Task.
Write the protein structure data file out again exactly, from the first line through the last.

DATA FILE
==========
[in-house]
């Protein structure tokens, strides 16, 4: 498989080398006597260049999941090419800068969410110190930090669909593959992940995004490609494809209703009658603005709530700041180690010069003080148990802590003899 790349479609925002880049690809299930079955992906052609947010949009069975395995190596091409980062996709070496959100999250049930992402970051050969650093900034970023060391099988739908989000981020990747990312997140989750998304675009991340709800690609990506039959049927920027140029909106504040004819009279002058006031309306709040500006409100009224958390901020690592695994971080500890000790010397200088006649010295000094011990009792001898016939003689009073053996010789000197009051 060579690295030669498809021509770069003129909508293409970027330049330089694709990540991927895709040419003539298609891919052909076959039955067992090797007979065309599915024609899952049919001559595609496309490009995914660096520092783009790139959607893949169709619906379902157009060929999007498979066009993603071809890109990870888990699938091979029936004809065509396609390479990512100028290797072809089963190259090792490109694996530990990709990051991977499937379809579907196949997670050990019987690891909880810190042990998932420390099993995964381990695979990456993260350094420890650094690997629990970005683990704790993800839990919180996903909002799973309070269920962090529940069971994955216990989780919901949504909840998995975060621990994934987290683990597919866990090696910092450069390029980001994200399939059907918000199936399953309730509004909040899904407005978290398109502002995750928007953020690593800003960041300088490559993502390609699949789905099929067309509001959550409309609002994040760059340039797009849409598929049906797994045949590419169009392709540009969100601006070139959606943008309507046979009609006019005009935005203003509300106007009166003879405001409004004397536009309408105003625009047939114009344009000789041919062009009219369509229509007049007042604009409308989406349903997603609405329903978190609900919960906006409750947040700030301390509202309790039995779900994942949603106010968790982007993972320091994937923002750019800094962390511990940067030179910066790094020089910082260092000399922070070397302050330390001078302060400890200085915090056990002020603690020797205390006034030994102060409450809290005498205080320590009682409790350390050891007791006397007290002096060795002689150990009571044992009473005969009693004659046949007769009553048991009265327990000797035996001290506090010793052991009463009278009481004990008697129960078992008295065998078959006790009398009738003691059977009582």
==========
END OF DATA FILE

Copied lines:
[in-house]
């Protein structure tokens, strides 16, 4: 498989080398006597260049999941090419800068969410110190930090669909593959992940995004490609494809209703009658603005709530700041180690010069003080148990802590003899 790349479609925002880049690809299930079955992906052609947010949009069975395995190596091409980062996709070496959100999250049930992402970051050969650093900034970023060391099988739908989000981020990747990312997140989750998304675009991340709800690609990506039959049927920027140029909106504040004819009279002058006031309306709040500006409100009224958390901020690592695994971080500890000790010397200088006649010295000094011990009792001898016939003689009073053996010789000197009051 060579690295030669498809021509770069003129909508293409970027330049330089694709990540991927895709040419003539298609891919052909076959039955067992090797007979065309599915024609899952049919001559595609496309490009995914660096520092783009790139959607893949169709619906379902157009060929999007498979066009993603071809890109990870888990699938091979029936004809065509396609390479990512100028290797072809089963190259090792490109694996530990990709990051991977499937379809579907196949997670050990019987690891909880810190042990998932420390099993995964381990695979990456993260350094420890650094690997629990970005683990704790993800839990919180996903909002799973309070269920962090529940069971994955216990989780919901949504909840998995975060621990994934987290683990597919866990090696910092450069390029980001994200399939059907918000199936399953309730509004909040899904407005978290398109502002995750928007953020690593800003960041300088490559993502390609699949789905099929067309509001959550409309609002994040760059340039797009849409598929049906797994045949590419169009392709540009969100601006070139959606943008309507046979009609006019005009935005203003509300106007009166003879405001409004004397536009309408105003625009047939114009344009000789041919062009009219369509229509007049007042604009409308989406349903997603609405329903978190609900919960906006409750947040700030301390509202309790039995779900994942949603106010968790982007993972320091994937923002750019800094962390511990940067030179910066790094020089910082260092000399922070070397302050330390001078302060400890200085915090056990002020603690020797205390006034030994102060409450809290005498205080320590009682409790350390050891007791006397007290002096060795002689150990009571044992009473005969009693004659046949007769009553048991009265327990000797035996001290506090010793052991009463009278009481004990008697129960078992008295065998078959006790009398009738003691059977009582």